Origin of the deep Bering Sea nitrate deficit: Constraints from the nitrogen and oxygen isotopic composition of water column nitrate and benthic nitrate fluxes
On the basis of the normalization to phosphate, a significant amount of nitrate is missing from the deep Bering Sea (BS). Benthic denitrification has been suggested previously to be the dominant cause for the BS nitrate deficit. We measured water column nitrate 15N/14N and 18O/16O as integrative tracers of microbial denitrification, together with pore water-derived benthic nitrate fluxes in the deep BS basin, in order to gain new constraints on the mechanism of fixed nitrogen loss in the BS. The lack of any nitrate isotope enrichment into the deep part of the BS supports the benthic denitrification hypothesis. On the basis of the nitrate deficit in the water column with respect to the adjacent North Pacific and a radiocarbon-derived ventilation age of ∼50 years, we calculate an average deep BS (>2000 m water depth) sedimentary denitrification rate of ∼230 μmol N m-2 d-1 (or 1.27 Tg N yr-1), more than 3 times higher than high-end estimates of the average global sedimentary denitrification rate for the same depth interval. Pore water-derived estimates of benthic denitrification were variable, and uncertainties in estimates were large. A very high denitrification rate measured from the base of the steep northern slope of the basin suggests that the elevated average sedimentary denitrification rate of the deep Bering calculated from the nitrate deficit is driven by organic matter supply to the base of the continental slope, owing to a combination of high primary productivity in the surface waters along the shelf break and efficient down-slope sediment focusing along the steep continental slopes that characterize the BS. Copyright 2005 by the American Geophysical Union.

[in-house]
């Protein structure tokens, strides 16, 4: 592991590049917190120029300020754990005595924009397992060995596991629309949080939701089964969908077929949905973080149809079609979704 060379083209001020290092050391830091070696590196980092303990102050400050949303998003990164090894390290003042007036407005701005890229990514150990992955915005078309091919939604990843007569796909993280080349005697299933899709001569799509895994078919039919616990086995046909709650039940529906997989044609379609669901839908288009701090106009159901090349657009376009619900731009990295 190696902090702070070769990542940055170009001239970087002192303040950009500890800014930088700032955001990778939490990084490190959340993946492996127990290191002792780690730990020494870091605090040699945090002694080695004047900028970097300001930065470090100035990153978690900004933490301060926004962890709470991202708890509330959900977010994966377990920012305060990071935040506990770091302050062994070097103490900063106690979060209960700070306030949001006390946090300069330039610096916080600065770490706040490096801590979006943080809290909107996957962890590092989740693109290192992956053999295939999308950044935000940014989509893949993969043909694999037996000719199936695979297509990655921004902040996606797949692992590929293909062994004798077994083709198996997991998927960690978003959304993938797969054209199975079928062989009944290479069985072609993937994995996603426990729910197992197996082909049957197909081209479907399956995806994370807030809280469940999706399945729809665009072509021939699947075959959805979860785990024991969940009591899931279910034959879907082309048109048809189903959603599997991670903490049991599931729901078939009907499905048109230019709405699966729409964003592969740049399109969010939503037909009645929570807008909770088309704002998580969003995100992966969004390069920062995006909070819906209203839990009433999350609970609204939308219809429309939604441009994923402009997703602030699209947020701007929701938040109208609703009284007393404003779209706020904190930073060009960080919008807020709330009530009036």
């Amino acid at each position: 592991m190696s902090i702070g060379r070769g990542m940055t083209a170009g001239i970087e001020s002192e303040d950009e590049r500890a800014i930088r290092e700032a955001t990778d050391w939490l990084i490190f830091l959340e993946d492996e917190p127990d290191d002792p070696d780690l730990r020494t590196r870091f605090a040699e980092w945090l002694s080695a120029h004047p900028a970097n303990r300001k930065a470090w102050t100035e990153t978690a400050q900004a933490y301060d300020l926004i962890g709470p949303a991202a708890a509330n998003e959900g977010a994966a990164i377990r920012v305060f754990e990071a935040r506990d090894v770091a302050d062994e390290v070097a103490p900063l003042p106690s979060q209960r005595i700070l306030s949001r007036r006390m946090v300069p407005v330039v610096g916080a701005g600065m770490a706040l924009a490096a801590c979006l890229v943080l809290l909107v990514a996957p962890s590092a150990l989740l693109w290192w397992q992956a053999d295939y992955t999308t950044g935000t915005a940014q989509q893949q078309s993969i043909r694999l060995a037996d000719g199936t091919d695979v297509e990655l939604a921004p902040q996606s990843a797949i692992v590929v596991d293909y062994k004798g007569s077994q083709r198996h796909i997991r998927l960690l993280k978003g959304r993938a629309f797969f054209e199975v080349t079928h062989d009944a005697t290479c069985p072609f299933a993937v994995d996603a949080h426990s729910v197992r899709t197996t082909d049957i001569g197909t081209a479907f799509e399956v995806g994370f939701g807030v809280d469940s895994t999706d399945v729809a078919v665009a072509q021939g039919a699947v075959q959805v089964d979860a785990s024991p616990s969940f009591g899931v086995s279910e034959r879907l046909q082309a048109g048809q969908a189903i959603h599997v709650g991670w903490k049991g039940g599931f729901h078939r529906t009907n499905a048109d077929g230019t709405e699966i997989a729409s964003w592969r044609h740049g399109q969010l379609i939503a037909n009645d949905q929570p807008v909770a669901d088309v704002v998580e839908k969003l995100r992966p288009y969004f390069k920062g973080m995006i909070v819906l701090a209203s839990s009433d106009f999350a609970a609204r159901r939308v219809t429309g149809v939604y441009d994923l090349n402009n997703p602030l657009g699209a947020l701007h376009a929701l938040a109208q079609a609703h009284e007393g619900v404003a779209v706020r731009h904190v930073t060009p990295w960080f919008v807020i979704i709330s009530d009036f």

Global Biogeochemical Cycles